What is Excire Search?
Excire Search is a Lightroom plug-in which searches the images in a Lightroom catalogue using the content of the images – that is the point – Excire Search uses the content of the images in the Lightroom Catalogue, and searches using an example image to find similar images with similar content.
Is Excire Search going to help you find images in your Lightroom Catalogue? Read on and you will find out.
By way of a spoiler the answer is yes, it will help. Quite a lot.
Before I go on, full disclosure
I was approached by Excire Search to trial this product, and I am an affiliate member, so if you click on my affiliate link here and buy Excire Search I get a commission.
Of course, I have an incentive to write good things about this plug-in. What you will find in this blog post though is my honest opinions on Lightroom and Excire, and their relative search capabilities.
This is not an advert for Excire Search, this is me writing about a tool that, now I have it, I will use regularly in my photography work.
OK now that is out of the way back to the subject in question.
What are the different versions of Lightroom?
I need to give you a bit of background to Lightroom to start with.
There are three versions of Lightroom. Lightroom CC, Lightroom Mobile and the one I use, Lightroom Classic.
What is the difference between Lightroom Classic, Lightroom CC and Lightroom Mobile?
Lightroom Classic is the version of Lightroom where the photos are stored locally on a hard drive (of one sort or another). Lightroom Classic is the current evolution of what was Lightroom. This is what the standalone version starting with Lightroom 1.0 released in 2007 has evolved into, which is now obtained through the Creative Cloud and a monthly subscription.
Lightroom CC is the newer cloud-based version of Lightroom. Photos are stored on the cloud. This is not the full version of Lightroom but has features which you will not find in Lightroom Classic.
Lightroom CC was released in 2017
Lightroom Mobile is the version of Lightroom that is used on mobile devices. Photos are accessed from Lightroom through collections which are synced via the internet.
Lightroom Mobile is free but you need actual Lightroom Classic or CC to get the photos into collections.
For completeness there is also a web based Lightroom, which you can access at this link.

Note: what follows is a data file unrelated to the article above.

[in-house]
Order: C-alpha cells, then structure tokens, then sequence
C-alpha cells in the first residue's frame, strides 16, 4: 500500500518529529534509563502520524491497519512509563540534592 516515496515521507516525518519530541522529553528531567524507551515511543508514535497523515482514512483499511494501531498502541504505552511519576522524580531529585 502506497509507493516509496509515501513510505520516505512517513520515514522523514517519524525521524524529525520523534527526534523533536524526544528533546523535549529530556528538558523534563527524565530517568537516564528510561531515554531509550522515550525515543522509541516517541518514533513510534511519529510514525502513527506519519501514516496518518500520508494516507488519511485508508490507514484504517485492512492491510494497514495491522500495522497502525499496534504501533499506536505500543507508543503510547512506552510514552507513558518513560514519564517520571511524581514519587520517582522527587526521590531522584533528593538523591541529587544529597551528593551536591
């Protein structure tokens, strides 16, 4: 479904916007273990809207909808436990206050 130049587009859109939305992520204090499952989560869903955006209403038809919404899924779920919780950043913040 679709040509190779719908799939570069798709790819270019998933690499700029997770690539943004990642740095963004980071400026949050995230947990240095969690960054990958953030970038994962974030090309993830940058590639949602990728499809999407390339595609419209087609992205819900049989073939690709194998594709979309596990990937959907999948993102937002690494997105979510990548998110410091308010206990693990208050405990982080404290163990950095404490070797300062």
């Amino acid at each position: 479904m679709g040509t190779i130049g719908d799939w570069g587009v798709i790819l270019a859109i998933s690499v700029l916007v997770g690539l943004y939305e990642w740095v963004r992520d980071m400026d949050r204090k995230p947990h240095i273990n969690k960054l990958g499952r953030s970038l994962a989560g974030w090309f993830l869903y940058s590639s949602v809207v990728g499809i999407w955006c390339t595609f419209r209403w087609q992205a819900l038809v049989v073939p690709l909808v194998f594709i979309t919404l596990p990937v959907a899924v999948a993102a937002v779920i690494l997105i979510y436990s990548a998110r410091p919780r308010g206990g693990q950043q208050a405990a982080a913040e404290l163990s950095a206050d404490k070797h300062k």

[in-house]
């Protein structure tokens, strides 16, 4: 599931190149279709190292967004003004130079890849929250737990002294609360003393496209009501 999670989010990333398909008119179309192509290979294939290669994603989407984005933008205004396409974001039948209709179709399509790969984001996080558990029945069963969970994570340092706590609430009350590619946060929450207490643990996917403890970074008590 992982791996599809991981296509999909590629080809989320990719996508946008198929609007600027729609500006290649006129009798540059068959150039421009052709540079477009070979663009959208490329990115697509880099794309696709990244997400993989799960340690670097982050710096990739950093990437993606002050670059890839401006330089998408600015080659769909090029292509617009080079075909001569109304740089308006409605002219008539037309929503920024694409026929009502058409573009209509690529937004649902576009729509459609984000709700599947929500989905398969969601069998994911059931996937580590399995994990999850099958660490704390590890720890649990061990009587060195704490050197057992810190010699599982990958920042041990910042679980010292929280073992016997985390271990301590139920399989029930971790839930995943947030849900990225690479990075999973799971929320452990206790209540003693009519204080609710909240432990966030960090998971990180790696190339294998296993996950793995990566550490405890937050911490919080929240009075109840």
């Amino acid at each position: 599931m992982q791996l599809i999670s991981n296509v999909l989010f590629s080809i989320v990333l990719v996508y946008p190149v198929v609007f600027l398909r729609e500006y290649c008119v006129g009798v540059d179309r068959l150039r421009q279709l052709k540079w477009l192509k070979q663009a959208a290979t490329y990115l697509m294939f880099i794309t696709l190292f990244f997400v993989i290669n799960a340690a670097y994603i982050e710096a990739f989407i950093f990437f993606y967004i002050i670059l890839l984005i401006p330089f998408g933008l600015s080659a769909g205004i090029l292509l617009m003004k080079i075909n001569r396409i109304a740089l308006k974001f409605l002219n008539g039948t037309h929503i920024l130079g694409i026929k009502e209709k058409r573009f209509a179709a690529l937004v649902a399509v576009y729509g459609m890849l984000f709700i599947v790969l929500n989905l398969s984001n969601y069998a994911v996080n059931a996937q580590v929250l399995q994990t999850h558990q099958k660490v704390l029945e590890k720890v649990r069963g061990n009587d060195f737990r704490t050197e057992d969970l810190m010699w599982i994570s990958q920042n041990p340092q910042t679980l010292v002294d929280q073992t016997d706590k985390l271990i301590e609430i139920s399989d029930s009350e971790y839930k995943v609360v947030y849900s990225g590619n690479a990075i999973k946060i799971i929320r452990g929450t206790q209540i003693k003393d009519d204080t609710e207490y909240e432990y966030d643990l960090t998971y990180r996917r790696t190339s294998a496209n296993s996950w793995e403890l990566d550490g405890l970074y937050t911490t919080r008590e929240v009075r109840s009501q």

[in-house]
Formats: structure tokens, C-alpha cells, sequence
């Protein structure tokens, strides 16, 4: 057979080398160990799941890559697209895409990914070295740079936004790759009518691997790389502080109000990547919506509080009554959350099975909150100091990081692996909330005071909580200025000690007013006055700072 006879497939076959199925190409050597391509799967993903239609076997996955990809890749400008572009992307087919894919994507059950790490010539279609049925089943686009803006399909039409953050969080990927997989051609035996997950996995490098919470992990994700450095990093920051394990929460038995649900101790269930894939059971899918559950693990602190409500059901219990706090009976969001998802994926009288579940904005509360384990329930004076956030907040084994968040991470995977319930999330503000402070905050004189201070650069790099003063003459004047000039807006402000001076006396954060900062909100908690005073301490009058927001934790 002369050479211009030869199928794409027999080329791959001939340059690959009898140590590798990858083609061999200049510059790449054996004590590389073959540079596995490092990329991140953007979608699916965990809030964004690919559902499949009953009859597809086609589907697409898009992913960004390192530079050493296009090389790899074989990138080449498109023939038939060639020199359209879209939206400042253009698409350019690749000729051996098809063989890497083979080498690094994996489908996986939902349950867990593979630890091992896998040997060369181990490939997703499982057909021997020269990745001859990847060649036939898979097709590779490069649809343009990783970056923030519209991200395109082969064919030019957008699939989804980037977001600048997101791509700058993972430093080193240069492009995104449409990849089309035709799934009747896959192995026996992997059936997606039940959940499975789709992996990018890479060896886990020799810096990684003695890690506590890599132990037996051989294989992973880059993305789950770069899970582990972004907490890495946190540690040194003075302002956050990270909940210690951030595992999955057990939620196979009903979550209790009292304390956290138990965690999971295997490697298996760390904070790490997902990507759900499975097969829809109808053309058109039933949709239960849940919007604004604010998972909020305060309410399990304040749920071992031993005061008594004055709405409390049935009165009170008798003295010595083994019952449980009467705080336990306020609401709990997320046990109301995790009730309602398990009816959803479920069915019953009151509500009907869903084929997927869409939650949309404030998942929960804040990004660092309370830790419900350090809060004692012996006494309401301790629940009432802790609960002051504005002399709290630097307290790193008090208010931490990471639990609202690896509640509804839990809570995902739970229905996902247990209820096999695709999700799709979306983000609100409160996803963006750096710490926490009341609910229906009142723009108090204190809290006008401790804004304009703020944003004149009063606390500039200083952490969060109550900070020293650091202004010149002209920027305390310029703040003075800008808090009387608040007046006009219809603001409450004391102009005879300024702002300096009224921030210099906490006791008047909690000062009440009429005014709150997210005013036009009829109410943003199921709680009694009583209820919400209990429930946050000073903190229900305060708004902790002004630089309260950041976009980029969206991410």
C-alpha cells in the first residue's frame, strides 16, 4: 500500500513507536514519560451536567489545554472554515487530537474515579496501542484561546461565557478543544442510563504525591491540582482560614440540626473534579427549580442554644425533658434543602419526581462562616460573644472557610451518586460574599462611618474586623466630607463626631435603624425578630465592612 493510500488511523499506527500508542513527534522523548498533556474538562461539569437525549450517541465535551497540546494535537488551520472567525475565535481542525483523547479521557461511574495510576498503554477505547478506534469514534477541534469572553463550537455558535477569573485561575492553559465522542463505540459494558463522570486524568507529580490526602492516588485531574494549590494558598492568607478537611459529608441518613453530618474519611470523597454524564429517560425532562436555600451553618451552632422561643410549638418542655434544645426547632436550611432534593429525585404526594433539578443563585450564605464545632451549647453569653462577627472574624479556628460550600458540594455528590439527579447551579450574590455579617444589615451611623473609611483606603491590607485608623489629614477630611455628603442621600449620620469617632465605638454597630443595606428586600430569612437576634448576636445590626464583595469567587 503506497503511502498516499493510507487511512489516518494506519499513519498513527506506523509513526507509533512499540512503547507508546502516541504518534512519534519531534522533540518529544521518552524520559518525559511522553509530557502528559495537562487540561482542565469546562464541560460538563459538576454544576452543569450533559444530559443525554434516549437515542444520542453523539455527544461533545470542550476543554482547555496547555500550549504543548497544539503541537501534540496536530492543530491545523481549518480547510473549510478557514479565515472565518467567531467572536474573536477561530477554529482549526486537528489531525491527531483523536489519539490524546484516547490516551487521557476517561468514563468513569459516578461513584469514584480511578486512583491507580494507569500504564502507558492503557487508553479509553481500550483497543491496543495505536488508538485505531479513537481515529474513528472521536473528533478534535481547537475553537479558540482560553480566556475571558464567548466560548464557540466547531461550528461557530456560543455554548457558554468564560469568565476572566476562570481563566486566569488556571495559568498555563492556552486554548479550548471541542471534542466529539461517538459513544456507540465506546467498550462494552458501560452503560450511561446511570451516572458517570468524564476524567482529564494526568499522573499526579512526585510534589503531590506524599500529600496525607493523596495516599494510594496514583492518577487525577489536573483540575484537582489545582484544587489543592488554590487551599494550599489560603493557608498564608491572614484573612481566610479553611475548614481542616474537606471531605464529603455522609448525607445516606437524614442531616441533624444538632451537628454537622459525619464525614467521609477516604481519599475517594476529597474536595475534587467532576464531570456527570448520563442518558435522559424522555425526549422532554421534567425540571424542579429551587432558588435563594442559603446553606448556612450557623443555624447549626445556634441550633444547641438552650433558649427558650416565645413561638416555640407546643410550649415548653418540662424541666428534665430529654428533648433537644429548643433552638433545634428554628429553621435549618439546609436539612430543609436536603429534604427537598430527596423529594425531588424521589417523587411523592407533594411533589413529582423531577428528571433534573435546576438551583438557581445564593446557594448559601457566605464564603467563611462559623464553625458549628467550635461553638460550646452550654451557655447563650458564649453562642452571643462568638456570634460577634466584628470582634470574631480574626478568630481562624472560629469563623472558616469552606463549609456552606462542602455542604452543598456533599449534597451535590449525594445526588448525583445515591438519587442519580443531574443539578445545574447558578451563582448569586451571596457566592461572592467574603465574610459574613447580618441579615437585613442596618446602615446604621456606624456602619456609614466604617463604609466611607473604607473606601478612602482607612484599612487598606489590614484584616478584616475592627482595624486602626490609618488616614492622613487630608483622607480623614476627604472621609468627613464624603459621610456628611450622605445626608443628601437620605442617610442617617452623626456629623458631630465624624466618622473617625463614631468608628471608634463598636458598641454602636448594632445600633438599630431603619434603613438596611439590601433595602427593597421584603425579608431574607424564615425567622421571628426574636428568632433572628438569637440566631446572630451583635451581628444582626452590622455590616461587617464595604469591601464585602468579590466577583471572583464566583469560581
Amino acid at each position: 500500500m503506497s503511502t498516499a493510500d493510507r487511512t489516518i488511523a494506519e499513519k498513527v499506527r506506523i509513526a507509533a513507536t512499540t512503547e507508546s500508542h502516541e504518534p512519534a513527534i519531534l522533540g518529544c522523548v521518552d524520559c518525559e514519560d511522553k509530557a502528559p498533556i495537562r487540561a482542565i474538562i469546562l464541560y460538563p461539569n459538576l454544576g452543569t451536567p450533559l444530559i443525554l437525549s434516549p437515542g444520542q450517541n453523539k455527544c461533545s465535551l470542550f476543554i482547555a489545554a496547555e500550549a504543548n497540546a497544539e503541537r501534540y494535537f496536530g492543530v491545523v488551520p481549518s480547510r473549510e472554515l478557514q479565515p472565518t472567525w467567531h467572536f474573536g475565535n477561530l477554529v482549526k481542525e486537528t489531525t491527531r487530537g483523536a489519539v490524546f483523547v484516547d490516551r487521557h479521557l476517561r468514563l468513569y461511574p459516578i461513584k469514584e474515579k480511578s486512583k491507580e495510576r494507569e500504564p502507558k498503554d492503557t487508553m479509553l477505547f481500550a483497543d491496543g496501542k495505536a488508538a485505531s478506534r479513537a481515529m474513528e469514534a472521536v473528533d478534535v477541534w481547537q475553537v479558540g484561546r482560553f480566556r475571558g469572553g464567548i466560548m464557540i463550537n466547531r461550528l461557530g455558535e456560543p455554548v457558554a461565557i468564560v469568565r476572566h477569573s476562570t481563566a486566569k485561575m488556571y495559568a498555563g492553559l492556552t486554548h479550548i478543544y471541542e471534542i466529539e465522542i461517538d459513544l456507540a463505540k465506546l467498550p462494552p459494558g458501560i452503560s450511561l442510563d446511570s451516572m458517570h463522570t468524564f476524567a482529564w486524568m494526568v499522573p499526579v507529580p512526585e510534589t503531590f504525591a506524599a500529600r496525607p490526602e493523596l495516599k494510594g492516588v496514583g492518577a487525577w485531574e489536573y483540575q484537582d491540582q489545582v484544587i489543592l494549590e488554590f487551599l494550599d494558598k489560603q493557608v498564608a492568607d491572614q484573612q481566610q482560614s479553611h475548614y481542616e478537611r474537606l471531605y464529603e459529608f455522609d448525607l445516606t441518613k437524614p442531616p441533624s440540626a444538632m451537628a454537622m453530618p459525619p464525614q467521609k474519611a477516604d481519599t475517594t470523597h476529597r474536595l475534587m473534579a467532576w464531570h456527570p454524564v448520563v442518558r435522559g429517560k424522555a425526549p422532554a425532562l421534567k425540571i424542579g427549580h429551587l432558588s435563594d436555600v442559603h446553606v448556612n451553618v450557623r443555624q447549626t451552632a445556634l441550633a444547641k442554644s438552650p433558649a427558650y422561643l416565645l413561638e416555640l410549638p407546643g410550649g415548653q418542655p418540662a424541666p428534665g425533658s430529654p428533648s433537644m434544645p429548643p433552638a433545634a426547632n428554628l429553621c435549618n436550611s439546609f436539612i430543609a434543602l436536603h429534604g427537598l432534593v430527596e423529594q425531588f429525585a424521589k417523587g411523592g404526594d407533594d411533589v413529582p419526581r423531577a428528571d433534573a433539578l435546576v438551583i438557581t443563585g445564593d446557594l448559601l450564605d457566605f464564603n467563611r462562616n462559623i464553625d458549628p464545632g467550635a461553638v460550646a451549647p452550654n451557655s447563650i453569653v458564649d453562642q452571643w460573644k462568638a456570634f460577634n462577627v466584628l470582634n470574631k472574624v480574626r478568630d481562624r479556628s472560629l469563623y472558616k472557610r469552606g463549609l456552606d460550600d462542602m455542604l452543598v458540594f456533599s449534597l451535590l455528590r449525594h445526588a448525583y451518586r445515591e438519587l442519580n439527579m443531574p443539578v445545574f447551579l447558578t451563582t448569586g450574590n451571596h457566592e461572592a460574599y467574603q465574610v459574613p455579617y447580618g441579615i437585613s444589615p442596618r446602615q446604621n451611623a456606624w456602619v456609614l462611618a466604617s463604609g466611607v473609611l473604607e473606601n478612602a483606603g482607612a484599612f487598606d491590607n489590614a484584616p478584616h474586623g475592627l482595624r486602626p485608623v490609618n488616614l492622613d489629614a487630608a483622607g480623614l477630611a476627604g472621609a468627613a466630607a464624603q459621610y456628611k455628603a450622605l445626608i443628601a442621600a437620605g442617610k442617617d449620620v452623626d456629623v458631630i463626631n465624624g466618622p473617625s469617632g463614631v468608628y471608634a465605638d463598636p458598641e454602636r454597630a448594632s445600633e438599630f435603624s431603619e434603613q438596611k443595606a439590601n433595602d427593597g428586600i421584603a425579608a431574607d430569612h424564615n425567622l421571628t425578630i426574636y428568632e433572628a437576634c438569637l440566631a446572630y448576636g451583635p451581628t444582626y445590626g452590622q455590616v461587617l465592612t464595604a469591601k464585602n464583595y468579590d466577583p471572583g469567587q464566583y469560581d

Which version of Lightroom do I use?
I use Lightroom Classic – the original full version now available through the Creative Cloud.
I do not use Lightroom CC as this is the cloud-based version, where your photos are stored by Adobe in the cloud.
I have no doubt that at some point in the future I will move over, as we all will.
That is why this article is about advanced searches in Lightroom Classic.
What are the search capabilities of Lightroom Classic, Lightroom CC and Lightroom Mobile?
There are various search tools and filters in Lightroom Classic that I use all the time.
I use the following
Having said that my images are organised in a very logical, comprehensive but simple file structure meaning that I know where most of my images are.
Lightroom Classic has face recognition technology, but to be honest I do not use this as I do not photograph people, only buildings and nice places.
Read on for the good bit.
Lightroom CC - has Adobe Sensei technology.
I don’t have Lightroom CC, so not being at all familiar with it I decided to let Adobe explain Sensei search technology. This is what Adobe say on their website on their excellent help pages
“Start typing in the search bar, and Lightroom CC automatically offers suggestions to help you quickly find what you need. Search for cameras, locations, and other metadata with ease. Also, your enabled filters are kept neatly organized in the search box. You can even search for a filter using its name (try 'camera:').
But does Sensei analyse the content of an image?
It does carry out some form of auto tagging, but it is mainly intelligent search functionality.
Why do I not have Lightroom CC?
I should explain this. I have evolved from Lightroom 1.0 – yes, I was there at the very beginning in 2007 – to the Lightroom Classic that we have now.
I have heard that there are potential conflicts if you have Lightroom CC and Lightroom Classic installed.
Now I do not know if this is true, but I am not going to risk it. I don’t want Lightroom CC at the moment as I do not want to pay for cloud storage. I don’t actually want or indeed need this as I have my own arrangements in place.
So, I, like most photographers so I believe, use Lightroom Classic.
I nearly forgot about Lightroom Mobile. I use this on my iPad and iPhone. All the images are organised into collections, so searching for images is not something that I do – it is done before things are added to Lightroom Mobile.
I use Lightroom mobile as my mobile working folders.